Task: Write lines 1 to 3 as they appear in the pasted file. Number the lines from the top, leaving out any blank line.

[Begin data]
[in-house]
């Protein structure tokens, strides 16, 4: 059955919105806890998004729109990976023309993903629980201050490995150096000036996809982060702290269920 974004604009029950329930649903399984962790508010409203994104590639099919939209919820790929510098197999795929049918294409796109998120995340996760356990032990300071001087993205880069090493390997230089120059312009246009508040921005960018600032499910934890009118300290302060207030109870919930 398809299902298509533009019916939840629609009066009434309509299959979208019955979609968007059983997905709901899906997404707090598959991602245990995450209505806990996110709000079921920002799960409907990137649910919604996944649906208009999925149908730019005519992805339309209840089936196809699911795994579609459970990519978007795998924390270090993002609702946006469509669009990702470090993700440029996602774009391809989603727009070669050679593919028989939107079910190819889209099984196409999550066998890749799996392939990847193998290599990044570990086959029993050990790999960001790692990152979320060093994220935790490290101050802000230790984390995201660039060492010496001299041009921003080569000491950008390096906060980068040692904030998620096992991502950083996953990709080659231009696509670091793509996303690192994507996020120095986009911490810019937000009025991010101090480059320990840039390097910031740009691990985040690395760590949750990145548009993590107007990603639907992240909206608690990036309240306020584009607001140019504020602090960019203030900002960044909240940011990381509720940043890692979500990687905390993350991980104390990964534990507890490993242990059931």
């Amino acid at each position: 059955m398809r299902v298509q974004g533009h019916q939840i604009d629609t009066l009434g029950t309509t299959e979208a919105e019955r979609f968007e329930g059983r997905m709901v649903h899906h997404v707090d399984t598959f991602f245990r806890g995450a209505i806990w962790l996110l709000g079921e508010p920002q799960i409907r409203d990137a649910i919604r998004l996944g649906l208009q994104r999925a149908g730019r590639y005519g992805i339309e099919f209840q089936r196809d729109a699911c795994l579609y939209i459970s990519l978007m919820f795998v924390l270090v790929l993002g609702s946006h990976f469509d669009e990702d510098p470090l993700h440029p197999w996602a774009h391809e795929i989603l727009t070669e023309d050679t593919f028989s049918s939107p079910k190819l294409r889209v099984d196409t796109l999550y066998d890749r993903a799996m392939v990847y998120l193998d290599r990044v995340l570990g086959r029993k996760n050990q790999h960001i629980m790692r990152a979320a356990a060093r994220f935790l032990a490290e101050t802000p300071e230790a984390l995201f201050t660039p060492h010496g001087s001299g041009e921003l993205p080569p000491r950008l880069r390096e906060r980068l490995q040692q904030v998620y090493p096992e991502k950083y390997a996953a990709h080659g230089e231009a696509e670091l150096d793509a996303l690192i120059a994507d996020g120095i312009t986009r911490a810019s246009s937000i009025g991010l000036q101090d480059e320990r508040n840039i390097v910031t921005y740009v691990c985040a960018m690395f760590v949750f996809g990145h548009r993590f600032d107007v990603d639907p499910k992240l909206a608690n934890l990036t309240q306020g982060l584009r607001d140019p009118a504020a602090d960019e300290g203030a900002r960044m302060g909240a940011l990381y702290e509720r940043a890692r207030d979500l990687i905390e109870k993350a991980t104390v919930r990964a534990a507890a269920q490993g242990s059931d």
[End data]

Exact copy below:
[in-house]
């Protein structure tokens, strides 16, 4: 059955919105806890998004729109990976023309993903629980201050490995150096000036996809982060702290269920 974004604009029950329930649903399984962790508010409203994104590639099919939209919820790929510098197999795929049918294409796109998120995340996760356990032990300071001087993205880069090493390997230089120059312009246009508040921005960018600032499910934890009118300290302060207030109870919930 398809299902298509533009019916939840629609009066009434309509299959979208019955979609968007059983997905709901899906997404707090598959991602245990995450209505806990996110709000079921920002799960409907990137649910919604996944649906208009999925149908730019005519992805339309209840089936196809699911795994579609459970990519978007795998924390270090993002609702946006469509669009990702470090993700440029996602774009391809989603727009070669050679593919028989939107079910190819889209099984196409999550066998890749799996392939990847193998290599990044570990086959029993050990790999960001790692990152979320060093994220935790490290101050802000230790984390995201660039060492010496001299041009921003080569000491950008390096906060980068040692904030998620096992991502950083996953990709080659231009696509670091793509996303690192994507996020120095986009911490810019937000009025991010101090480059320990840039390097910031740009691990985040690395760590949750990145548009993590107007990603639907992240909206608690990036309240306020584009607001140019504020602090960019203030900002960044909240940011990381509720940043890692979500990687905390993350991980104390990964534990507890490993242990059931």
């Amino acid at each position: 059955m398809r299902v298509q974004g533009h019916q939840i604009d629609t009066l009434g029950t309509t299959e979208a919105e019955r979609f968007e329930g059983r997905m709901v649903h899906h997404v707090d399984t598959f991602f245990r806890g995450a209505i806990w962790l996110l709000g079921e508010p920002q799960i409907r409203d990137a649910i919604r998004l996944g649906l208009q994104r999925a149908g730019r590639y005519g992805i339309e099919f209840q089936r196809d729109a699911c795994l579609y939209i459970s990519l978007m919820f795998v924390l270090v790929l993002g609702s946006h990976f469509d669009e990702d510098p470090l993700h440029p197999w996602a774009h391809e795929i989603l727009t070669e023309d050679t593919f028989s049918s939107p079910k190819l294409r889209v099984d196409t796109l999550y066998d890749r993903a799996m392939v990847y998120l193998d290599r990044v995340l570990g086959r029993k996760n050990q790999h960001i629980m790692r990152a979320a356990a060093r994220f935790l032990a490290e101050t802000p300071e230790a984390l995201f201050t660039p060492h010496g001087s001299g041009e921003l993205p080569p000491r950008l880069r390096e906060r980068l490995q040692q904030v998620y090493p096992e991502k950083y390997a996953a990709h080659g230089e231009a696509e670091l150096d793509a996303l690192i120059a994507d996020g120095i312009t986009r911490a810019s246009s937000i009025g991010l000036q101090d480059e320990r508040n840039i390097v910031t921005y740009v691990c985040a960018m690395f760590v949750f996809g990145h548009r993590f600032d107007v990603d639907p499910k992240l909206a608690n934890l990036t309240q306020g982060l584009r607001d140019p009118a504020a602090d960019e300290g203030a900002r960044m302060g909240a940011l990381y702290e509720r940043a890692r207030d979500l990687i905390e109870k993350a991980t104390v919930r990964a534990a507890a269920q490993g242990s059931d």